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There goes Dreamland

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There goes Dreamland

Tater | Jun 24, 2002 02:48 PM

I can't imagine even the original holding up under this sort of pressure of corporate profits. I wouldn't walk across the street (much less drive 20 miles) to eat at the suburban Atlanta location again. I have to admit, they've maintained the quality of the original for the first 10 years of the new owners...

This was in Birmingham's Business Journal at the below link. I think it requires registration, so I posted the article. If this is a no-no, please delete and I'll post excerpts or find a working link.

Tater

Dreamland expanding on slow-cooked success
Gilbert Nicholson Staff

Dreamland is taking its famous ribs across Alabama, eventually the South, and perhaps beyond.

Owner Bobby Underwood, a retired Jasper dentist, is putting his money where his mouth is with the February hiring of veteran restaurant executive Dick Sveum (pronounced Sah-vim), former vice president of franchise sales and development for the Tampa-based Checker's hamburger chain.

"I was brought in to grow it," says the personable Sveum, 45, president of Dreamland Holding LLC. "We're looking to expand aggressively. Our long-term goal is to be a major regional player."

The developing plan is to build a strong base across Alabama through 2004, then move to other Dixie states with both company-owned and franchised restaurants.

A media darling

Famous for its limited menu of ribs and loaf bread, Dreamland was founded in the Jerusalem Heights neighborhood of Tuscaloosa in the 1950s by "Big Daddy" John Bishop.

A Tuscaloosa tradition popular among Alabama football fans and students, the restaurant gained national fame thanks to rave reviews during the 1980s by ABC college football broadcaster Keith Jackson. It still enjoys frequent mentions by ESPN College Gameday analysts Lee Corso and Kirk Herbstreit.

Ten years ago, Underwood bought Dreamland from Bishop's daughter, Jeanette Hall. In 1993, upon opening the Southside location - which marked the first expansion for the company - Underwood broadened the menu to include chicken, barbecue sandwiches and side items. He later opened restaurants in Mobile and in the Atlanta suburb of Roswell. He owns the original Tuscaloosa site, which still offers only the basic ribs and bread.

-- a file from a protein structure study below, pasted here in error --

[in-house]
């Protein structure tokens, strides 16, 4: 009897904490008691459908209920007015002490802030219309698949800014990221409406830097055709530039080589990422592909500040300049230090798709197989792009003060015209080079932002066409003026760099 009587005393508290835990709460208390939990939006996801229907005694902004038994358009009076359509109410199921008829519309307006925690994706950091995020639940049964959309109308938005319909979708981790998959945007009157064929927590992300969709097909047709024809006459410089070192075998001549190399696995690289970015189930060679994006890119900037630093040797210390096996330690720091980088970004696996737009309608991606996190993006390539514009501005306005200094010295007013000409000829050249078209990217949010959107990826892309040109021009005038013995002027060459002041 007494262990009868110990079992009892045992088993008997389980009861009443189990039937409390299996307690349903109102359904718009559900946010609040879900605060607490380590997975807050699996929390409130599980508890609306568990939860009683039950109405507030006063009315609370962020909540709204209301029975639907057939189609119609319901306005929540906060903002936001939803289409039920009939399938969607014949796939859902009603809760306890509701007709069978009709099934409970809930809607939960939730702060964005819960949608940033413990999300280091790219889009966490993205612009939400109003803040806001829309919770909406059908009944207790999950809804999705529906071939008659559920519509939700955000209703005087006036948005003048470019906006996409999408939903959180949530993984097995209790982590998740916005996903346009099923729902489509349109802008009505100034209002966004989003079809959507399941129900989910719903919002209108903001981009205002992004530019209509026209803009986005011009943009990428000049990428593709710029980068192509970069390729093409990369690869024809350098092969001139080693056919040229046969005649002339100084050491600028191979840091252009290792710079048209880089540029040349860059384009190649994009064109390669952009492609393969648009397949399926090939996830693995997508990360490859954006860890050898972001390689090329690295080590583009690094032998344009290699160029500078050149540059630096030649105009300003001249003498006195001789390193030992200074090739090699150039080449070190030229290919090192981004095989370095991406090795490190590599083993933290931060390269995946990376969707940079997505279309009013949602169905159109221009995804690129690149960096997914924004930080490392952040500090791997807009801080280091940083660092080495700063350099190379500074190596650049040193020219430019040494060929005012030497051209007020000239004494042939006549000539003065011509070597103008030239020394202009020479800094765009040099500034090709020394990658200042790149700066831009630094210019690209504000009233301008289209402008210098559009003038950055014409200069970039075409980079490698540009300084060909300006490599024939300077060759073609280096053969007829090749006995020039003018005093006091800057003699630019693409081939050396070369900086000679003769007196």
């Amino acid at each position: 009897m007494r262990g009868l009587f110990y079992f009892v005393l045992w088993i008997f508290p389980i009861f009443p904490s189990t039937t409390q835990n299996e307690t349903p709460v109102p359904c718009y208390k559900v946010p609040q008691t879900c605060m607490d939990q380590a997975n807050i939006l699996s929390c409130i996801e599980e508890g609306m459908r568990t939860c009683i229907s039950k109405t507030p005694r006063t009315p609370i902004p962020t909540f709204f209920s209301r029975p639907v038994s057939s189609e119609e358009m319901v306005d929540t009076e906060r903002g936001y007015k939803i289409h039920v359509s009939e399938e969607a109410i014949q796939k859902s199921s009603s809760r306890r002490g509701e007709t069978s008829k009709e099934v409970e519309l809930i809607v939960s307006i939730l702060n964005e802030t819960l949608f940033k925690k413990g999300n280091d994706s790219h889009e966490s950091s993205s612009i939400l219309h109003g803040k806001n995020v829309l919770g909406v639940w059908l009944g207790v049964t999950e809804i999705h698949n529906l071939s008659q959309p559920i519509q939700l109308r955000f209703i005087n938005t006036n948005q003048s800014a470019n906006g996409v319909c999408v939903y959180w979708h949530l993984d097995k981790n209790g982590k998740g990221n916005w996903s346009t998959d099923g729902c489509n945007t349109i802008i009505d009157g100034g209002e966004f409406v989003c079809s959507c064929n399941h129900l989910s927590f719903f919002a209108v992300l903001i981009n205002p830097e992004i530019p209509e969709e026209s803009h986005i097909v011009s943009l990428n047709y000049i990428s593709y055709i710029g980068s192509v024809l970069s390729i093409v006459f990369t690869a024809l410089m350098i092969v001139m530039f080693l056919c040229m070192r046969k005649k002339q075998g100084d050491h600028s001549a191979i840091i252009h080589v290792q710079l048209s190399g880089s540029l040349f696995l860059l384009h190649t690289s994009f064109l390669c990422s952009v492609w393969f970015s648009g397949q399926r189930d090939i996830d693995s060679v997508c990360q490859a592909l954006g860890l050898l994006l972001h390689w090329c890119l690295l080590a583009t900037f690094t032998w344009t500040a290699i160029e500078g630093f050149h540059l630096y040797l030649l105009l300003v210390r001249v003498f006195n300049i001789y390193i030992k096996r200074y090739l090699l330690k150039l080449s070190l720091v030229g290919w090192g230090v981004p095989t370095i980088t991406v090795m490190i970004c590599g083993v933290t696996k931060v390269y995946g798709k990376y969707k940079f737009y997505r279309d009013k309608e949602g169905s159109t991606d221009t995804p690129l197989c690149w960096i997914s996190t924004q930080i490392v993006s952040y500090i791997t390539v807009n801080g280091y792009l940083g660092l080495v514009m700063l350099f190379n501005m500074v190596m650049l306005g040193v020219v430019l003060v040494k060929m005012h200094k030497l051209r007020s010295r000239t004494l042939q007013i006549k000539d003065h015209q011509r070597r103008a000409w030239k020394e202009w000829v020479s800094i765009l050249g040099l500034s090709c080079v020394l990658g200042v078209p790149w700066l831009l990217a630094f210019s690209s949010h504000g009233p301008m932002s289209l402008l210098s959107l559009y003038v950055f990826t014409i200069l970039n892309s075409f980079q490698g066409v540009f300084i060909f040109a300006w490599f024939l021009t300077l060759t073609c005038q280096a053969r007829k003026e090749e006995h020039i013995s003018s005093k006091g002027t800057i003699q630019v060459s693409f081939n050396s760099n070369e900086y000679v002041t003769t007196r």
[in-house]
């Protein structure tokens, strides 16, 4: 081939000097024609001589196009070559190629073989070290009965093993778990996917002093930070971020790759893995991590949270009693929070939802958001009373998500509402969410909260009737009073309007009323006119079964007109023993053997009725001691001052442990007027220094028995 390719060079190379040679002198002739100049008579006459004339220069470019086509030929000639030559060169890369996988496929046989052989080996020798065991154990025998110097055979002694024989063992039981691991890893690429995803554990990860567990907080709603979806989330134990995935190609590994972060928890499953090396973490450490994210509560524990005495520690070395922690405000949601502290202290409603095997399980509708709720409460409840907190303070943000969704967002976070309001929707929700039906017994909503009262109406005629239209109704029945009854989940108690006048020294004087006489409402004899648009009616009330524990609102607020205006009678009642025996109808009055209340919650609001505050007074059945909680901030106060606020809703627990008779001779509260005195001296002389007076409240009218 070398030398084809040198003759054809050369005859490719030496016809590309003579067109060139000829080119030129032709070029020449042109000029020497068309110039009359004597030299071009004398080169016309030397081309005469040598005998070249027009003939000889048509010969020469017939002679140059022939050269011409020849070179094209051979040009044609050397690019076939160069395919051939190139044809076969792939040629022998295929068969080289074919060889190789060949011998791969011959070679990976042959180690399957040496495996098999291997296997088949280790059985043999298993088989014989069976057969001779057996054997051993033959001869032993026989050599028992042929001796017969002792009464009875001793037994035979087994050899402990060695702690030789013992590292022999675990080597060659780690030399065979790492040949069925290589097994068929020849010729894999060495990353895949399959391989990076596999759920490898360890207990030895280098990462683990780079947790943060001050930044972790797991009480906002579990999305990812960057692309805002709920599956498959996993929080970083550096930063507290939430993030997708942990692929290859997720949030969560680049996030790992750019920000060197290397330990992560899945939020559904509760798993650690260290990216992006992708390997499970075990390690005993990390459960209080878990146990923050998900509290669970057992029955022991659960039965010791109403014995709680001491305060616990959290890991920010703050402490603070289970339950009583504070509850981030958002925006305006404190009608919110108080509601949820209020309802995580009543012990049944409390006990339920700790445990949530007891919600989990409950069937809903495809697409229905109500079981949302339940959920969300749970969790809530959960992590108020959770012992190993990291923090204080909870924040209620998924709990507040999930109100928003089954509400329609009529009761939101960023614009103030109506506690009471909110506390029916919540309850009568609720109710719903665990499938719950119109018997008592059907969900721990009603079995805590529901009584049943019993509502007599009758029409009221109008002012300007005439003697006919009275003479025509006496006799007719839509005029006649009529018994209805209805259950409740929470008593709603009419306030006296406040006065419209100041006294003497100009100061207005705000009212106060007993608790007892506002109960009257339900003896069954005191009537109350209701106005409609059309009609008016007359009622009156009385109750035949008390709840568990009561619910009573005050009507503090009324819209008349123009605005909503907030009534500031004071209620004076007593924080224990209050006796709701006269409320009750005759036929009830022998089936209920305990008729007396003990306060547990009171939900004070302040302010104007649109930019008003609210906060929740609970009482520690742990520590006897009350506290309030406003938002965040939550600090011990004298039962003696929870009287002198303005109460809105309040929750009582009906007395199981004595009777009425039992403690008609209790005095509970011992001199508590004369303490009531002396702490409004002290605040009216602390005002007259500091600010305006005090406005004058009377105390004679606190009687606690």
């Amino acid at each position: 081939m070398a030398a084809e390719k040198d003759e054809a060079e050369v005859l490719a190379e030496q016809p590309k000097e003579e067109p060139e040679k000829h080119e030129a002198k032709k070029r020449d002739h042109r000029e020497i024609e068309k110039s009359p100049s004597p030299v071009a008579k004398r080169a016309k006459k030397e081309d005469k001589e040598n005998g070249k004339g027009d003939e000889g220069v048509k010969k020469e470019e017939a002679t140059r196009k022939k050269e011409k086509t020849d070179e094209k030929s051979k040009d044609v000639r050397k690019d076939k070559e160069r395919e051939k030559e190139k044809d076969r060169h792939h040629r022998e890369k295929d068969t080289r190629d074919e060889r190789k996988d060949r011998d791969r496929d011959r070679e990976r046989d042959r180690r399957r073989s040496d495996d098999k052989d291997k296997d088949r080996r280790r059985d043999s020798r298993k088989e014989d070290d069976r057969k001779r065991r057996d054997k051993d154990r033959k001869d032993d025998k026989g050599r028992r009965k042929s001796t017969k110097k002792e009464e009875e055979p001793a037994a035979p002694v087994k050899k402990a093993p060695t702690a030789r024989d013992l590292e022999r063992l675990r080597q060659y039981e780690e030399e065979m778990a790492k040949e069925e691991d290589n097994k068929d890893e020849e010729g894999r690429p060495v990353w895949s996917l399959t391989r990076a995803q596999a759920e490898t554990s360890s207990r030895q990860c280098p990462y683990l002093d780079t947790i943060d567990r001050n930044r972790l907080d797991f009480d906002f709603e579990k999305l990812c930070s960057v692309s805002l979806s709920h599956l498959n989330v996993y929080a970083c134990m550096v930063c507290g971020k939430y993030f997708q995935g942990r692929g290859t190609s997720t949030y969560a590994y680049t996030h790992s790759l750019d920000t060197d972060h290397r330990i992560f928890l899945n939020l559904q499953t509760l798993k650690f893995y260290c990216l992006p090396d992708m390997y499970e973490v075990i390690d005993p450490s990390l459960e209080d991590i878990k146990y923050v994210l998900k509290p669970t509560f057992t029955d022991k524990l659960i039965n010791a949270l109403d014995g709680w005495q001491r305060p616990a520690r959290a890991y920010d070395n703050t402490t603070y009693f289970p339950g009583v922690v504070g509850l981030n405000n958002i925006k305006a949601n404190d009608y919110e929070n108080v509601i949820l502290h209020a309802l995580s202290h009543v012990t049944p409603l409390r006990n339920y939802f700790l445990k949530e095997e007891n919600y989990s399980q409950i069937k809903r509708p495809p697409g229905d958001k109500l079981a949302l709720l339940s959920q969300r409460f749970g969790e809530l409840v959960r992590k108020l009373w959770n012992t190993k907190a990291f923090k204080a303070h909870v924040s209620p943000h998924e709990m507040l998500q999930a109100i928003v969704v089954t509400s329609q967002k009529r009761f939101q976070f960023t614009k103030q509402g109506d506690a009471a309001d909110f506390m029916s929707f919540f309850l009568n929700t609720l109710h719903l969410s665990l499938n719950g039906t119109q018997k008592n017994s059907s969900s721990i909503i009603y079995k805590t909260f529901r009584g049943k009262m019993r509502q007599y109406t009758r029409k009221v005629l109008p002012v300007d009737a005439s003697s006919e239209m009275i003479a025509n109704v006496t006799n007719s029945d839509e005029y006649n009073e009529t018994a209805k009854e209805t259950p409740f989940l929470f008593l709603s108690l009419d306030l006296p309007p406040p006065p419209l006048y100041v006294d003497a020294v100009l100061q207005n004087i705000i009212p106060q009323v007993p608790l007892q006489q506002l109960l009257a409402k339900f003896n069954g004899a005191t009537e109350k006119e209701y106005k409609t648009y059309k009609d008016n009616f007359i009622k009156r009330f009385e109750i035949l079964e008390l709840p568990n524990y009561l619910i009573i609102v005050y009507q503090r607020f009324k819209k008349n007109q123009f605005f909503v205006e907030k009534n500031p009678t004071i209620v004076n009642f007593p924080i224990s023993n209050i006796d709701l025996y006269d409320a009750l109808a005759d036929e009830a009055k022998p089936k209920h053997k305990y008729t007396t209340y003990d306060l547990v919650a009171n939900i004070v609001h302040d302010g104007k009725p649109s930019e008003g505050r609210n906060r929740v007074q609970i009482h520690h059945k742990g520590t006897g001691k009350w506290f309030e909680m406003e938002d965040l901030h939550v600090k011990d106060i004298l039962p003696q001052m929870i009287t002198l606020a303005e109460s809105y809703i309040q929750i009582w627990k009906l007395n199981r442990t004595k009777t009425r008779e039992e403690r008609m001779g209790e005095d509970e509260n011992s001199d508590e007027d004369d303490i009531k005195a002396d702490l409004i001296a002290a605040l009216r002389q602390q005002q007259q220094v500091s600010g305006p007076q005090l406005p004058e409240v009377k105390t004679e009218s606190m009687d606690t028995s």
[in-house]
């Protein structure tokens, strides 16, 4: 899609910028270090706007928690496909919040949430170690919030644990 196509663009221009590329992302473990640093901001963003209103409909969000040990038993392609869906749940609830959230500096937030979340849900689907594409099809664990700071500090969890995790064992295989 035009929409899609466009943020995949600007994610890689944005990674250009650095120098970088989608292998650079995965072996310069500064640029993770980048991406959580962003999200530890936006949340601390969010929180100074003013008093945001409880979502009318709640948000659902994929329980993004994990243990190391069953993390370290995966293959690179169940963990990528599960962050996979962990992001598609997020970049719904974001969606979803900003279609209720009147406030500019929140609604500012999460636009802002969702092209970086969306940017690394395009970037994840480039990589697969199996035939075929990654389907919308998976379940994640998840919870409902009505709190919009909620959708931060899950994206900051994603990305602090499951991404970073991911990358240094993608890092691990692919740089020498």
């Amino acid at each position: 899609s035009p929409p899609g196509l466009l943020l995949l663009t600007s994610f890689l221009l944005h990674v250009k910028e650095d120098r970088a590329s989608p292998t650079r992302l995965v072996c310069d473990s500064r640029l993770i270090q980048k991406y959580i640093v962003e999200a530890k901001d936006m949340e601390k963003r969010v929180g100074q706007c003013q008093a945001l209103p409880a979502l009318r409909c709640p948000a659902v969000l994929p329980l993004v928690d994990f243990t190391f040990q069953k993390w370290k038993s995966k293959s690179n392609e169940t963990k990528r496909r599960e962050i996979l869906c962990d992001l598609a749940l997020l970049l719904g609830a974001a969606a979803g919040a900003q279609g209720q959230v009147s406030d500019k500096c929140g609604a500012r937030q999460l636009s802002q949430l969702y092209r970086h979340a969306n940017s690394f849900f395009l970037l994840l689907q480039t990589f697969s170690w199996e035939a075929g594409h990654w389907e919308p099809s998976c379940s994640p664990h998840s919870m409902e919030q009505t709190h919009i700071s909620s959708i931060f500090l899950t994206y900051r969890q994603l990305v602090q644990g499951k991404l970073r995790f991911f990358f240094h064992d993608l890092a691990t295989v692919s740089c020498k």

Sveum says Dreamland will open two stores in Alabama this year, then launch a full-scale assault on the state during 2003. He declines to say which cities would be targeted.

"We want to build a good solid core in the backyard where we're known, then build out slowly, controlled and contiguous," Sveum says.

"It's sort of like dropping a pebble in a lake that creates waves. You just let the waves go where they may," says Underwood, managing member of parent company Dreamland Holding LLC.

Sending ribs out of state

Sveum also is charged with expanding the fledgling rib delivery service that is operated from the Mobile location.

"We ship our ribs pretty much all over the country through two-day delivery," Underwood says. "Part of the reason why we brought Dick on board was to help us market that and take it to the next level."

Underwood, who determined last September to get serious about expanding Dreamland, found Sveum through an executive search firm.

"He had a good career (eight years) with Checker's and Rally's and came across as very forceful in his beliefs about expansion," Underwood says.

Particularly impressive was Sveum's initiative; he presented an expansion and franchising plan on the first interview based on his limited knowledge of Dreamland, Underwood says.

A New Mexico native, Sveum began his restaurant career at the age of 15, flipping hamburgers for McDonald's and working his way up to store manager. After nine years under the golden arches, he spent 12 years with the Wiernesrschnitzel restaurant chain - some of them as a franchisee.

In 1993, Sveum joined Checker's, a publicly traded hamburger chain that also owns the Rally's hamburger brand, with a combined 796 restaurants. The company earned revenue of $37 million in first-quarter 2002.

So why Dreamland?

"It's an opportunity to go into a concept in its infancy and make it grow," Sveum says. "There are a ton of barbecue guys out there in Alabama. But nobody out there does ribs as well as Dreamland. It's got a huge following in the state, brand recognition, and a great concept with huge potential."

Link: http://www.bizjournals.com/industries...

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